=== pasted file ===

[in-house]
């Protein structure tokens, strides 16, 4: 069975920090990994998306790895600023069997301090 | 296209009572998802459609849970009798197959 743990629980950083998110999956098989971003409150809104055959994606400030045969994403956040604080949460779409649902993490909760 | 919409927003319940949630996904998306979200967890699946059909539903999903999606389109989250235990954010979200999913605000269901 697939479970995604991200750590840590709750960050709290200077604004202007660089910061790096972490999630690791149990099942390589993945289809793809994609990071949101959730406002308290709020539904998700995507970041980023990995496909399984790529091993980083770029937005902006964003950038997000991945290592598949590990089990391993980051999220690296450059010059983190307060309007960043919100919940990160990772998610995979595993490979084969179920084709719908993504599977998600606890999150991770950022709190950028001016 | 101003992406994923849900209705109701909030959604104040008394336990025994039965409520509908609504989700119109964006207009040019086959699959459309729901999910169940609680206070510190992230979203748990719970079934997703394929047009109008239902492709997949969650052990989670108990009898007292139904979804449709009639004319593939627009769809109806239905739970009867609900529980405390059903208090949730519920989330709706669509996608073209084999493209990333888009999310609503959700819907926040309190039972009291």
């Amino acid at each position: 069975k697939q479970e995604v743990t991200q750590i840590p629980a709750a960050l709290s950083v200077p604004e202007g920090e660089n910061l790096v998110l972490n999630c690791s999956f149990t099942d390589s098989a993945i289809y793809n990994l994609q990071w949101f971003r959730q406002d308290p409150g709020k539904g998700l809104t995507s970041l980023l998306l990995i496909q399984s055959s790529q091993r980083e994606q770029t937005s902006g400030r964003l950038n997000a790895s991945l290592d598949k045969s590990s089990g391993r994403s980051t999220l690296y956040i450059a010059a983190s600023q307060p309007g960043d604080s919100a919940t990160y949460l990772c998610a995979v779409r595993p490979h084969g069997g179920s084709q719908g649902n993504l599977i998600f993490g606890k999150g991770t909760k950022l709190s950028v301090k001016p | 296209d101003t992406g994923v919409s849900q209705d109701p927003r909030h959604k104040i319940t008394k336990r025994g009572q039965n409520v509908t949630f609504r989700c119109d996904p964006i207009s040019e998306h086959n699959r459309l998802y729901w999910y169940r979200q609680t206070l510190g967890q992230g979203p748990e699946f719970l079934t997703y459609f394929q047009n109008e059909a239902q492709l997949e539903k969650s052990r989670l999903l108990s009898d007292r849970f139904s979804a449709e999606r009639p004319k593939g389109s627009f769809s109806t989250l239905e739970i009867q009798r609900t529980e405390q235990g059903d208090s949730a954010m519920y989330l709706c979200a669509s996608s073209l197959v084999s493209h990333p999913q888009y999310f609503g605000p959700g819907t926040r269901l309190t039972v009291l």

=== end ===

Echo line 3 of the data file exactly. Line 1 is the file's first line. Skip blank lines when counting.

């Amino acid at each position: 069975k697939q479970e995604v743990t991200q750590i840590p629980a709750a960050l709290s950083v200077p604004e202007g920090e660089n910061l790096v998110l972490n999630c690791s999956f149990t099942d390589s098989a993945i289809y793809n990994l994609q990071w949101f971003r959730q406002d308290p409150g709020k539904g998700l809104t995507s970041l980023l998306l990995i496909q399984s055959s790529q091993r980083e994606q770029t937005s902006g400030r964003l950038n997000a790895s991945l290592d598949k045969s590990s089990g391993r994403s980051t999220l690296y956040i450059a010059a983190s600023q307060p309007g960043d604080s919100a919940t990160y949460l990772c998610a995979v779409r595993p490979h084969g069997g179920s084709q719908g649902n993504l599977i998600f993490g606890k999150g991770t909760k950022l709190s950028v301090k001016p | 296209d101003t992406g994923v919409s849900q209705d109701p927003r909030h959604k104040i319940t008394k336990r025994g009572q039965n409520v509908t949630f609504r989700c119109d996904p964006i207009s040019e998306h086959n699959r459309l998802y729901w999910y169940r979200q609680t206070l510190g967890q992230g979203p748990e699946f719970l079934t997703y459609f394929q047009n109008e059909a239902q492709l997949e539903k969650s052990r989670l999903l108990s009898d007292r849970f139904s979804a449709e999606r009639p004319k593939g389109s627009f769809s109806t989250l239905e739970i009867q009798r609900t529980e405390q235990g059903d208090s949730a954010m519920y989330l709706c979200a669509s996608s073209l197959v084999s493209h990333p999913q888009y999310f609503g605000p959700g819907t926040r269901l309190t039972v009291l």